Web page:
Music has largely moved into the digital domain by
predominantly a download-only product. Physical media
exists (including fond revival of vinyl (but for some reason
so much in favour of cassette)), but the tide is moving
download-only being the mainstream, if not now,
One of the problems facing the music industry is that of
piracy. People purchase the music, someone else fancies a
copy of it without having to buy their own published copy,
they sit down with a pen and write out the manuscript by
hand. Fast forward a century and people are still copying
the radio onto tape home taping is skill in music. Into the
early 21st century we saw the whole story all over again
illegally obtained downloads and napster and file sharing
We still have a situation where downloading is easy, but the
market is different now. We no longer really have record
companies (what with no records and all that), which
like the onset of the collapse of the whole industry, but
actually has turned out to be a good thing. People are only
just realising that they were making money before, in the
days of the 45, but the record labels were making a
considerable amount more money for a pennies worth of
vinyl. Now, the artist is in position to keep most of what
make, if they indeed do what the record companies
themselves used to do with all of that easy money
promote, market, persuade (hence the excessive parties,
press launches, publicity stunts etc. of the past). Also, the
market model is different, with iTunes, Google Play,
setting quite low unit prices, as a norm. People are more
inclined toward purchasing if the price is hardly a
commitment or crucial decision. Again, this is a good thing.
Still, it is possible to launch a record and see it copied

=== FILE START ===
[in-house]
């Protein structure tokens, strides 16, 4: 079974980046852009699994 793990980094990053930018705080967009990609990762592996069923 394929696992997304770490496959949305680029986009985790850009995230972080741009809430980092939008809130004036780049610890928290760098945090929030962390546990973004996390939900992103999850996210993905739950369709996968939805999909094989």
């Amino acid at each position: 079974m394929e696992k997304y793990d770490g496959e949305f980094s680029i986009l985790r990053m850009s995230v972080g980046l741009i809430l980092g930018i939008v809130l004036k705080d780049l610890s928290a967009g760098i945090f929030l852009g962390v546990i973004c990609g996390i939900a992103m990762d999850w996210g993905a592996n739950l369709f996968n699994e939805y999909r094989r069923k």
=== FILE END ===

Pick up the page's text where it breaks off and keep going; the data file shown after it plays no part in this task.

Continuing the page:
whilst selling hardly any at all through legitimate channels.
How can we solve this?
Rights organisations exist to try and protect the artist and
label in terms of catching airplay and other types of
performance or broadcast. There exist fingerprinting
technologies to identify songs and link these up to the
identity of the owner/publisher.
Cryptocurrency such as bitcoin and the like are also
disrupting their own domain, and I dont think many of us
doubt that soon all money will be of that sort, even
permitting a few public outrage disaster stories along the
way. Its simply the way things will go.
What about combining these two digital assets?
A song (digital download) is fingerprinted in such a
steganographic manner that it has no aural effect on the
sound of the song, but is also an entry into a blockchain of
cryptocurrency. In other words, the song is also the coin
to pay for it. The digital song is an individual
coin, the face value of which is the value of that song.
It would be interesting to divide it such that the coin for
purchase of your instance of a song is an individual coin
unlike the coin I used to purchase my instance of the same
song. However, for a given song, there is also a part of the
coin that is in common. Hence maybe in the future, some
songs will become more valuable than others, based on
attribute of the song itself (since to a future collector,
all be in mint condition forever, being digital). So the
value of a song is the price of a single or an album when it
released and charting, then it sinks into obscurity or
a long tail of sales, then later it gets rediscovered (or not)
and the value may exceed the original release / face value
the coin, for all coins of that song.